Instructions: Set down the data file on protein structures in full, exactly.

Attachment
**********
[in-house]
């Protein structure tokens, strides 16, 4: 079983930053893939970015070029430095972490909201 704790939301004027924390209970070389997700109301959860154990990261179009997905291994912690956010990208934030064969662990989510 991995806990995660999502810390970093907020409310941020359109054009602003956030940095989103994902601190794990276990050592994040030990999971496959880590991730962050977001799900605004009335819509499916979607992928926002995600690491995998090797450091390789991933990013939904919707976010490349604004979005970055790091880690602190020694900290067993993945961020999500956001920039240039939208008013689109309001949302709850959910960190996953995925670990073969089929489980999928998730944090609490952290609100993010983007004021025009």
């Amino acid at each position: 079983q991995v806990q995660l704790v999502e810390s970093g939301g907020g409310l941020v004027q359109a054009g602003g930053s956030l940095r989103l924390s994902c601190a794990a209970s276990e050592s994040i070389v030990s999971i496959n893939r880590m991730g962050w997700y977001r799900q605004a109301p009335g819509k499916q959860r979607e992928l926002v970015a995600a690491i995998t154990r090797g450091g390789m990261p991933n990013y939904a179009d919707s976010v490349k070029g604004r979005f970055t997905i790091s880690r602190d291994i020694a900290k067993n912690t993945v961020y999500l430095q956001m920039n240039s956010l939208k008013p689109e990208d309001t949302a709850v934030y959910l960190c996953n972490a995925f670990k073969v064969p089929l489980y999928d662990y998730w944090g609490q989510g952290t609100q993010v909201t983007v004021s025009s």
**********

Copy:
[in-house]
């Protein structure tokens, strides 16, 4: 079983930053893939970015070029430095972490909201 704790939301004027924390209970070389997700109301959860154990990261179009997905291994912690956010990208934030064969662990989510 991995806990995660999502810390970093907020409310941020359109054009602003956030940095989103994902601190794990276990050592994040030990999971496959880590991730962050977001799900605004009335819509499916979607992928926002995600690491995998090797450091390789991933990013939904919707976010490349604004979005970055790091880690602190020694900290067993993945961020999500956001920039240039939208008013689109309001949302709850959910960190996953995925670990073969089929489980999928998730944090609490952290609100993010983007004021025009």
């Amino acid at each position: 079983q991995v806990q995660l704790v999502e810390s970093g939301g907020g409310l941020v004027q359109a054009g602003g930053s956030l940095r989103l924390s994902c601190a794990a209970s276990e050592s994040i070389v030990s999971i496959n893939r880590m991730g962050w997700y977001r799900q605004a109301p009335g819509k499916q959860r979607e992928l926002v970015a995600a690491i995998t154990r090797g450091g390789m990261p991933n990013y939904a179009d919707s976010v490349k070029g604004r979005f970055t997905i790091s880690r602190d291994i020694a900290k067993n912690t993945v961020y999500l430095q956001m920039n240039s956010l939208k008013p689109e990208d309001t949302a709850v934030y959910l960190c996953n972490a995925f670990k073969v064969p089929l489980y999928d662990y998730w944090g609490q989510g952290t609100q993010v909201t983007v004021s025009s």